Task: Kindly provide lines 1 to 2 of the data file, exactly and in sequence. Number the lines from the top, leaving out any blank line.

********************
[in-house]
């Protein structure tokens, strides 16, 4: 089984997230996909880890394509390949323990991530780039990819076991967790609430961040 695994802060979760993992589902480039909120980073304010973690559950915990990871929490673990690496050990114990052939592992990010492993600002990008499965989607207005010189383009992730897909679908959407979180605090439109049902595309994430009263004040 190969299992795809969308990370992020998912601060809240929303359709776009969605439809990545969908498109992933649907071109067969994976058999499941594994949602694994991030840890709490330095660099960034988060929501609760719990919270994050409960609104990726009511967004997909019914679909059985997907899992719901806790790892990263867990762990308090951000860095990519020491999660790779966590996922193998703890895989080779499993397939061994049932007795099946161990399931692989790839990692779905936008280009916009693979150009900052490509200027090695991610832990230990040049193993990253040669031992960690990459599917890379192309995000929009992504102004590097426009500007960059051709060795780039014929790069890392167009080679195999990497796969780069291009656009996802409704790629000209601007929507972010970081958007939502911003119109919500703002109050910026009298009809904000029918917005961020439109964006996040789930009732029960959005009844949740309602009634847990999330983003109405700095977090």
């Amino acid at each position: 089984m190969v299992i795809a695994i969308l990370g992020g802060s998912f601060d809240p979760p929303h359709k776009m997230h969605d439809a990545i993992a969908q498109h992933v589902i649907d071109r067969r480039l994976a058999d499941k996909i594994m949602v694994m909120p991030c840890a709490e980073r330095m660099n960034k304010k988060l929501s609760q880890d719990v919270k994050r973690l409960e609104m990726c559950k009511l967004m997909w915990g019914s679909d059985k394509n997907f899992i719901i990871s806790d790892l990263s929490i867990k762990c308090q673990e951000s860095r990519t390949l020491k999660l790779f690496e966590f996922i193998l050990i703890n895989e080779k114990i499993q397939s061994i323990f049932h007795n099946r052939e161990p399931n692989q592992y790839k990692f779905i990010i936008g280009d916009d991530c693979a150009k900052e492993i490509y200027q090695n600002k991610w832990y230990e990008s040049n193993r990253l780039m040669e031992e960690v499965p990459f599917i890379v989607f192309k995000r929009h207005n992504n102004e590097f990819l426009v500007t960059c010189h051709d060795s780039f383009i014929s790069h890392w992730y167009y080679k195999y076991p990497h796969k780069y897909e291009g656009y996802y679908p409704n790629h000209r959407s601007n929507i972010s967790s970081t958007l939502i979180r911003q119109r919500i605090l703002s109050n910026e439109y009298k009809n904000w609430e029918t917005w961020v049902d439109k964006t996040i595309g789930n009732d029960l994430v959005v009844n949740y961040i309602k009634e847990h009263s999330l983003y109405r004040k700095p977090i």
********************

[in-house]
């Protein structure tokens, strides 16, 4: 089984997230996909880890394509390949323990991530780039990819076991967790609430961040 695994802060979760993992589902480039909120980073304010973690559950915990990871929490673990690496050990114990052939592992990010492993600002990008499965989607207005010189383009992730897909679908959407979180605090439109049902595309994430009263004040 190969299992795809969308990370992020998912601060809240929303359709776009969605439809990545969908498109992933649907071109067969994976058999499941594994949602694994991030840890709490330095660099960034988060929501609760719990919270994050409960609104990726009511967004997909019914679909059985997907899992719901806790790892990263867990762990308090951000860095990519020491999660790779966590996922193998703890895989080779499993397939061994049932007795099946161990399931692989790839990692779905936008280009916009693979150009900052490509200027090695991610832990230990040049193993990253040669031992960690990459599917890379192309995000929009992504102004590097426009500007960059051709060795780039014929790069890392167009080679195999990497796969780069291009656009996802409704790629000209601007929507972010970081958007939502911003119109919500703002109050910026009298009809904000029918917005961020439109964006996040789930009732029960959005009844949740309602009634847990999330983003109405700095977090």